Tag Archives: civil war

Feeding the Doves


Feeding the Doves
31 Short and Very Short Stories, and Haibun

Greece has been in the headlines for a very long time. Since ancient times, her  philosophers, historians, mathematicians, shipbuilders, traders, and artisans have been making the news – and, indeed, history. So, amidst the country’s most difficult  years in recent times, many people believe that they know Greece and the Greeks.

Against this backdrop, the stories – short and very short – collected in “Feeding the  Doves” explore recurrent elements of the Greek psyche, tracing them back to challenges posed by the country’s history and environment. The widow, the old loner,  the refugee, the immigrant, the writer, the expatriate tell us their stories, touching  upon themes at the heart of Greek being, as well as our common humanity: love and l  loss, war, civil war, immigration and diaspora, emigration, poverty, religion, history,  and above all, the will to survive.


Cover Design:
Rob Ward, Freelance Animator

Fruit Dove Press
Email: admin@fruitdovepress.com
[The title story “Feeding the Doves” and the cover image were inspired by a photo taken by Robert Geiss, titled “Feeding Doves” and posted on his (sadly, no longer active) blog “Daily Athens Photo.”]

Who are the real Greeks? in The Guardian

Reading Room Blog

Reading Room Blog

To suggest something for my Reading Room Blog, please email me and I will try my best to follow it up. Otherwise, pick an entry, sit back, and read!

Matina Stevis, in The Guardian, asks: Who are the real Greeks? Sparking a thought provoking debate, she discusses the proposed legislation offering citizenship to the children of immigrants:  http://www.guardian.co.uk/commentisfree/2010/jan/20/greece-citizenship-immigrants-debate

I copy below my comment on Matina’s article from the Guardian website:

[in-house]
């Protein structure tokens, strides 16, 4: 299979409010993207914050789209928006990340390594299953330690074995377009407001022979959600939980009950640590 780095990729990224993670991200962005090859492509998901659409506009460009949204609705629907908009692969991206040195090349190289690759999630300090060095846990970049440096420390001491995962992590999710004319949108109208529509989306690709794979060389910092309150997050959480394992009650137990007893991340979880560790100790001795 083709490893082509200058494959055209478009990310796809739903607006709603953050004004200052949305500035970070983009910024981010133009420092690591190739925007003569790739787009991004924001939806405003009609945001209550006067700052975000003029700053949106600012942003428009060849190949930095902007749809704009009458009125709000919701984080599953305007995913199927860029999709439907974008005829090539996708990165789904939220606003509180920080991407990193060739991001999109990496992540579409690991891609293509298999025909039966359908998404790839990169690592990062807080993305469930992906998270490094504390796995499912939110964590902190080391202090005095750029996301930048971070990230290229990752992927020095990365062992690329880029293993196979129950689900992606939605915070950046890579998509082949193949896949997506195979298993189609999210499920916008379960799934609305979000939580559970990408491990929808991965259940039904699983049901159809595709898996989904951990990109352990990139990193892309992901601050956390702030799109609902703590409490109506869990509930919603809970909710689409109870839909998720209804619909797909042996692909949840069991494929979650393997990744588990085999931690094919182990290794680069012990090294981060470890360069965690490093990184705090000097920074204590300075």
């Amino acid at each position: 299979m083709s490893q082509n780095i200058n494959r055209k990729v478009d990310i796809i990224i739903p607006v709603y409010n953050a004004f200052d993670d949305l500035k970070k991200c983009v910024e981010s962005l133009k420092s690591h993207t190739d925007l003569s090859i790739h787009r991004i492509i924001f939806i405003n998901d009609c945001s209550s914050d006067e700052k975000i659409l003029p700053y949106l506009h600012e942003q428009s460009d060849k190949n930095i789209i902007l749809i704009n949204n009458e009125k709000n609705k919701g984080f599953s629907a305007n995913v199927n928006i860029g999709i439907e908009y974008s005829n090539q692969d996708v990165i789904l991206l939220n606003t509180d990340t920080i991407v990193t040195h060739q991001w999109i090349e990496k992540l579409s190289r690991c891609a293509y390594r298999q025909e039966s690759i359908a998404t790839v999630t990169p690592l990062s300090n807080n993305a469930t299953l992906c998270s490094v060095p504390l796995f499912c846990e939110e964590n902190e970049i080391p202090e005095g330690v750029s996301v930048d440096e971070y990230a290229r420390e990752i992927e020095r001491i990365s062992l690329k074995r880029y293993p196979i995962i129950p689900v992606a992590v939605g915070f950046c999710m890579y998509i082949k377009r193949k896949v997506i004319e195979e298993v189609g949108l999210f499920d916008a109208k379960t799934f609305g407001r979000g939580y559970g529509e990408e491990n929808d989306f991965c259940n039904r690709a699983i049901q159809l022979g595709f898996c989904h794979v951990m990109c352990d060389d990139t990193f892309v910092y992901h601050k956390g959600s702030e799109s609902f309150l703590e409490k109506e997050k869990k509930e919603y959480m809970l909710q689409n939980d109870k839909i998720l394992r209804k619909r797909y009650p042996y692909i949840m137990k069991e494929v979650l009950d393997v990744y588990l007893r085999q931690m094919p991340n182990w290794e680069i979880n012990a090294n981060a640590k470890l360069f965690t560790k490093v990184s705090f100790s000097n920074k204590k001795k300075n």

20 Jan 2010, 9:14PM

Greece is not an island. Unlike the UK, it is a country at the crossroads of the East with the West, at the intersection of three continents. It has a long history of wars of occupation and independence; of expansion, contraction, populations mixing, fleeing, persecution and exchange. In such an environment, the question ‘Who are the real Greeks?’ becomes either irrelevant or plays into the hands of those who try to manipulate history and race.

History helps us understand, though by no means justify or excuse, the state of a country and its people. Today, history is alive in Greece, and knowledge of the country’s past – the four hundred year Ottoman occupation, the Balkan wars, two World Wars, the war with Turkey and the resulting ‘Catastrophe’ of 1922, the treaty of Lausanne, the Civil War, the Junta –  helps us trace the roots of the divisions in modern Greek society. Unfortunately, large chunks of this history are kept in different places because they are being disputed, not accepted as true by the still warring parties in this country, as well as Greece’s neighbours. A quick read through the responses to this blog will illustrate the diversity of histories, ethnic woes and, really, the whole problem.